The number of Americans who identify with more than one race has more than tripled in the last 10 years. Given that the number of multi-racial marriages has risen five-fold since the 1967 Loving v. Virginia Supreme Court decision, which struck down laws banning them, should we expect that growth to continue or even speed up?

I think what’s going on with the numbers around the multiple race population, especially the census numbers that we have, is kind of tricky because a lot of that tremendous growth registered between 2010 and 2020 actually had to do with people picking the “some other race” box on the Census and combining it with something else—largely, the White category. And that combination of White and some other race, which the Census is counting as mixed race, is actually more a way in which Latinx people are choosing to express their identity as “something sort of as White, but kind of not White, or maybe close to White, but not exactly.” So a lot of that multiple race identification that’s going on is not necessarily coming from people who are expressing “I am half of this and I’m half that,” but rather from people who are sort of trying to, in a sense, signal their Latino identities within the given categories.

But having said that, it’s clear that the population that we would consider mixed race is indeed increasing. And, as you mentioned, interracial marriages are increasing. And my own research with Aliya Saperstein at Stanford University suggests that despite this growth, we’re still really undercounting the mixed-race population in the US. Aliya and I analyzed a survey that we helped design with the Pew Research Center in which we asked people to tell us not just about their own racial identities, but also to categorize by race their parents, their grandparents, and their earlier ancestors. We found that there are a lot of Americans who say they have mixed-race ancestry. It may not appear in how they count themselves—they may not say that they’re mixed race, but they nonetheless acknowledge this mixture. And so when we took these ancestry race reports into account, the share of Americans with mixed-race ancestry was close to 20%. That’s double what was picked up in the most recent 2020 Census. So our argument is that we are still really undercounting the share of Americans who have some kind of multiple-race ancestry.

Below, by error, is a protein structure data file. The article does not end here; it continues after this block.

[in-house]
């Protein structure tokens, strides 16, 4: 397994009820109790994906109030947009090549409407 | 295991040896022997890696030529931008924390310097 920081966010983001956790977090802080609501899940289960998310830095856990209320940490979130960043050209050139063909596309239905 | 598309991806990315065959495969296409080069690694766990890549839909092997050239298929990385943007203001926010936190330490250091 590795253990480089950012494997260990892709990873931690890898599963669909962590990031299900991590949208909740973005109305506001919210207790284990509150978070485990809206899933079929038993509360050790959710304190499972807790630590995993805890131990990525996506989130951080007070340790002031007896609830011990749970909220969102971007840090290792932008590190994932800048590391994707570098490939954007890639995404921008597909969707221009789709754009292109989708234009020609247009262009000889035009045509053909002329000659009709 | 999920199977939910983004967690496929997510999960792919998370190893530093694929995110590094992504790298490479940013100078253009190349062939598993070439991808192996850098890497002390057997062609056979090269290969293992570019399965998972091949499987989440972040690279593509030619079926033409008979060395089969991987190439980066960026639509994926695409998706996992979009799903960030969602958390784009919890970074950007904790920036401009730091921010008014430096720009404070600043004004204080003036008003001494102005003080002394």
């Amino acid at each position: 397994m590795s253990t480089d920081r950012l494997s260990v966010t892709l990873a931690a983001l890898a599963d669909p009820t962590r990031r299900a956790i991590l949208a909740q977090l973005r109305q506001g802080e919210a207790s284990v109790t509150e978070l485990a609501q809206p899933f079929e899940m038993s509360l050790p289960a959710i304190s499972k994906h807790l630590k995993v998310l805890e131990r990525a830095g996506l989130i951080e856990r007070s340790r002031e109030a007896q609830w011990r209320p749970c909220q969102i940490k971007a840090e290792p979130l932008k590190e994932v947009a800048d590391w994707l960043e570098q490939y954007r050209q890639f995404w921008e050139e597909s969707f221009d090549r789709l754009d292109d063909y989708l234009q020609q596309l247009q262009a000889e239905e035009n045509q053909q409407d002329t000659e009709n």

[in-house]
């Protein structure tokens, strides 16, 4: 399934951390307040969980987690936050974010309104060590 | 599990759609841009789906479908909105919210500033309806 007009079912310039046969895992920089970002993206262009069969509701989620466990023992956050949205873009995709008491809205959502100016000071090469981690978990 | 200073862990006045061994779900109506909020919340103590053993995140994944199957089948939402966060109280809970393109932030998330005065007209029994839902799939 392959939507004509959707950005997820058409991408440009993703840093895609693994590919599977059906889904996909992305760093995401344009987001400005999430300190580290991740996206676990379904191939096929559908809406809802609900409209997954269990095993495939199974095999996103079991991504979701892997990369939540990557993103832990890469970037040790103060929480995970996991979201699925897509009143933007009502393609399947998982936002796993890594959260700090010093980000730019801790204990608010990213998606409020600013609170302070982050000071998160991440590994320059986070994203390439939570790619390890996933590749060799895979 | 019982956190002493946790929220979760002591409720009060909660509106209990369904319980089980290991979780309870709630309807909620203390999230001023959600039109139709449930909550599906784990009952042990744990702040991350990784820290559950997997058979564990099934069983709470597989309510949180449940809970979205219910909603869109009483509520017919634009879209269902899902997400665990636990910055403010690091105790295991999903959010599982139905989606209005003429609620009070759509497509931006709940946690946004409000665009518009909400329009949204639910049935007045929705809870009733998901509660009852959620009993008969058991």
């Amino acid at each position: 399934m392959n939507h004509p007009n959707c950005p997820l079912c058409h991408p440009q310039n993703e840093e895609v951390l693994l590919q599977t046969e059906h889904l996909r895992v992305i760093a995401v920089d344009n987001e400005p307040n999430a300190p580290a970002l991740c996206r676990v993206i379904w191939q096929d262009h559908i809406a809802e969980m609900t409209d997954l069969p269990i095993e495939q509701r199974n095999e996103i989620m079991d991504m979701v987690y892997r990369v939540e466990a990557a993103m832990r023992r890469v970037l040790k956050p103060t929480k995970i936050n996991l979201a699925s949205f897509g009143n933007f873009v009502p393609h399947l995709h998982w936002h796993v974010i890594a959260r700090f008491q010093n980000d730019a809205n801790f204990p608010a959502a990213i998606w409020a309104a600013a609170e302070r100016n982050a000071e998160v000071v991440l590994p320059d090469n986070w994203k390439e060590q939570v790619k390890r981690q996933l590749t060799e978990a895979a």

Along these same lines, we seem to be seeing more and more multiracial couples in advertising in recent years. What do you make of this trend?

I’ve noticed as well. This is an example, I think, of where changes in census classification then have an impact on the rest of society. When the US Census made a change in 2000 to finally let Americans check off more than one race for themselves, they were, in a sense, making it statistically and officially visible that you can be mixed race. Before that, our statistical system just wasn’t equipped to recognize that, so everybody had to, for the most part, be just one race.

So by throwing the doors open and recognizing, oh, actually, there is a mixed-race population in the United States, that made the data and public awareness possible.

I would imagine that these changes in advertising are due to a certain amount of popular pressure, such as people saying they want to see themselves and they want to see their families—their mixed-race families—represented in advertising. But I also think that these changes come with a new openness in the advertising industry to break with old ideas of who is attractive in the sense of who can sell the merchandise. In the past, it would have been taboo to show a Black man with a White woman. Now the idea is that this no longer is a taboo, so advertisers are thinking, “We can show that. And it’s also going to portray us as being progressive, maybe even edgy. It’s going to help us attract customers.” And I’ve also noticed something similar with the inclusion of Asian men in advertising campaigns. That’s a demographic which I think for a long time was really overlooked. So I think there are all kinds of ways that our statistical system makes groups visible in new ways and this has been picked up and followed by folks in the private sector.